Mary Ellen casually mentioned to me the other night that I had a pathetic looking chest. While I suppose your better half is permitted to assess your upper half, I’d suggest not responding in kind. She thinks my body lacks definition, but I disagree. You can look it up in the dictionary under scrawny. Women are definitely more interested in men having muscles than a sense of humor. No female has never said: “I wish Matthew McConaughey would put his shirt back on and tell more jokes.”
I used to go to a gym to play racquetball, and I’d see men and women fine-tuning their physiques, yet I wasn’t inspired to fiddle with my own. Never really interested in the pure pursuit of brute strength, I would watch weightlifters during their routine. They’d pick up a heavy thing, then they’d put it down again. Such indecision.
After this stinging critique of my body, I read in Prevention magazine that when you reach 45 years of age, you begin losing one percent of your bone density and muscle mass every year. Old photos of me from high school show there was very little mass to start with, although some did roll in across my midsection in the early ’80s. Density? I asked Mary Ellen about that, but she said not to worry, that I’m as dense as I’ve ever been—and she’s not one to just toss out compliments.
I was embarrassed into starting a moderate body- building regimen. I don’t go to the gym to work out, however. I do everything at home, in the reclining position, while watching cable news in the evening. Why didn’t I think of this 15 years ago? I still wouldn’t like Sean Hannity, but at least I’d be buff enough to throw king-size pillows at the TV from a prone position. Some of my other favorite moves are curls, extensions and squats. There are two techniques I don’t perform: abductions and snatches. I don’t need any more legal trouble after getting caught walking out of Dick’s Sporting Goods with a set of free weights. Hey, that’s what the sign said.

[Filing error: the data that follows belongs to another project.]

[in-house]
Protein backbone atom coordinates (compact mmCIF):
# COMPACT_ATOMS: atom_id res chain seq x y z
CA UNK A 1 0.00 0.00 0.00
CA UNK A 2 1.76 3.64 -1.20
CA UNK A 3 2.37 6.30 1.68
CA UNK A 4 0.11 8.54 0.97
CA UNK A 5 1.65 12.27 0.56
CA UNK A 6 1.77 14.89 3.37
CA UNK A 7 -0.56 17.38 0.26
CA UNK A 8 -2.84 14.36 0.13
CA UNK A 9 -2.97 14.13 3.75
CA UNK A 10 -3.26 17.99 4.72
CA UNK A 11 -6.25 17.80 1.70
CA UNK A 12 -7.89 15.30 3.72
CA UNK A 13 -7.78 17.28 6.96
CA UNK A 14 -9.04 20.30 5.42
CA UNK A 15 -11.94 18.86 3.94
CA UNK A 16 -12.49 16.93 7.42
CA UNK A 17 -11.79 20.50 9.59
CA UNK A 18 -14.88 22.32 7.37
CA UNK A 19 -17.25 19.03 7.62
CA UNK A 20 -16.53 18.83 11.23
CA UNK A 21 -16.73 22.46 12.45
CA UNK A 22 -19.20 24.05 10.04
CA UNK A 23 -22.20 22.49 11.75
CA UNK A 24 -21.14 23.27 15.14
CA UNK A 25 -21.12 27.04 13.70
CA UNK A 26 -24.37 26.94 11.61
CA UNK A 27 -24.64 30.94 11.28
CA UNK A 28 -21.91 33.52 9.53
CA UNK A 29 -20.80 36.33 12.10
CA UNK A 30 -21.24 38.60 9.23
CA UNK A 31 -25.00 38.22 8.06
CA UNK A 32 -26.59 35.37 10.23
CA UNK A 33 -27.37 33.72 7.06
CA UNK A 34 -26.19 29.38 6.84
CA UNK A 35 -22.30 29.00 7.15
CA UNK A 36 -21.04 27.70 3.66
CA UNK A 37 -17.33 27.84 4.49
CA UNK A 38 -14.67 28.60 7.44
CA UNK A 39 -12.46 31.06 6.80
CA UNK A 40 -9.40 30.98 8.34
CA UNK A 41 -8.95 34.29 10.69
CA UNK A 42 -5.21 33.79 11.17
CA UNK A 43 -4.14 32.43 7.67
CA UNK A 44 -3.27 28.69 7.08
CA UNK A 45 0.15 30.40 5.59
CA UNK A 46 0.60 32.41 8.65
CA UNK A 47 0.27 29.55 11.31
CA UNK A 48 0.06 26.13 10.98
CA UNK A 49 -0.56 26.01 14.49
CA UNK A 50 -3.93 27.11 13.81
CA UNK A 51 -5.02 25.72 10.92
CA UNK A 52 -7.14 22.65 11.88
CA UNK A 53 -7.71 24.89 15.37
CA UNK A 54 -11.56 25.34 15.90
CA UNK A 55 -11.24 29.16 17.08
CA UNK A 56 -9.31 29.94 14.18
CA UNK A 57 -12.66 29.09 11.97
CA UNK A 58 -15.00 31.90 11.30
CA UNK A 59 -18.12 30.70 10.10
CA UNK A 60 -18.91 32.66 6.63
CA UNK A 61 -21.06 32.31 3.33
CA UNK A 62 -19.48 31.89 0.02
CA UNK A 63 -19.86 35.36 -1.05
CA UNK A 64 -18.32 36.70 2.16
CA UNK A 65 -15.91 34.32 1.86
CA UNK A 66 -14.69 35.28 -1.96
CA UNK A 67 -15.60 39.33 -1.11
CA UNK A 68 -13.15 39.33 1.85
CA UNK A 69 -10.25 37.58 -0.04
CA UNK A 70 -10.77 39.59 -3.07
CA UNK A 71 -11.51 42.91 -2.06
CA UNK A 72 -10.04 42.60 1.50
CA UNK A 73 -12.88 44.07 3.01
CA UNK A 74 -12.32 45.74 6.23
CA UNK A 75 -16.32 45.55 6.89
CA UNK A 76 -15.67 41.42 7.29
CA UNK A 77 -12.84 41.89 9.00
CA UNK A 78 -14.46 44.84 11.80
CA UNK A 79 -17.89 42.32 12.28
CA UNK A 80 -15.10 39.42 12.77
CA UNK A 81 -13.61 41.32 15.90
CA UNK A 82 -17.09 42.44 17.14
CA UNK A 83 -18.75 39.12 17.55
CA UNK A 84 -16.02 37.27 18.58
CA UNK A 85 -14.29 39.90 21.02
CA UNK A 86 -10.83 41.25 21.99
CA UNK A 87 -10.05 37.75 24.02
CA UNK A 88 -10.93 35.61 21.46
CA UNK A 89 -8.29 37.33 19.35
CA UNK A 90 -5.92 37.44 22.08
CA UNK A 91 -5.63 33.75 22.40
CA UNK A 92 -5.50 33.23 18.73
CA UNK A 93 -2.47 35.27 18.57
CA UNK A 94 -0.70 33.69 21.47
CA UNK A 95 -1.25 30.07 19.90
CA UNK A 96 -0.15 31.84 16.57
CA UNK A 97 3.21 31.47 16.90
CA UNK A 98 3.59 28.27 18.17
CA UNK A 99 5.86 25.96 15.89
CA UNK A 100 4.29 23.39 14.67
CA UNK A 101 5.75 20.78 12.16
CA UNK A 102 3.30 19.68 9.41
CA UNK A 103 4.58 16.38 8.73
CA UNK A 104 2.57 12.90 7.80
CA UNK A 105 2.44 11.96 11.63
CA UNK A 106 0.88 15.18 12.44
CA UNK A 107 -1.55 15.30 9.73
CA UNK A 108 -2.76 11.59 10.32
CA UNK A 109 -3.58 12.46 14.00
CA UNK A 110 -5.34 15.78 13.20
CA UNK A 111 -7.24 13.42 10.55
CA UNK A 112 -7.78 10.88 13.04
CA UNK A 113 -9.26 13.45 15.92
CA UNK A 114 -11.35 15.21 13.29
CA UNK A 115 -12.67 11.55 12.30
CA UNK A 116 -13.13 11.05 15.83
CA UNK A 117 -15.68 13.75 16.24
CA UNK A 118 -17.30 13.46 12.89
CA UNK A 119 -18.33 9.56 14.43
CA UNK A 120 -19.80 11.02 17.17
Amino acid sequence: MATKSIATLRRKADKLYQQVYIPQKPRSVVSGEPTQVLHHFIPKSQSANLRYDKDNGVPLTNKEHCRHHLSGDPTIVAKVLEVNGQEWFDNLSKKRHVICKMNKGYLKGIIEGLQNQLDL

I’m making progress. Thursday I ”bed-pressed” a hefty amount: 18,000 grams. It sounds impressive when counted the way the British do. I took one really heavy dumbbell and managed to hoist it over my head. When I put it down, the dog scooped it up in his mouth and buried it outside.
Mary Ellen, who regularly works out with a trainer, says my new resolution to lift things is a good sign. She’s hoping it will carry over to lifting a finger around the house to help. Or picking up the check when her brother and sister-in-law come to visit. As for me, this has all helped lift my spirits. I can now hold a six-pack out in front of me, arms parallel to the ground, for an entire TV commercial.
A few days ago, one of my macho neighbors helped me lug a huge barbell up to the second floor of our house. My hope was that after a few months working out with some of the lighter weights, I would one day be able to lift this new behemoth all by myself. Mary Ellen thought it looked ugly in our bedroom. So she took it down to the basement.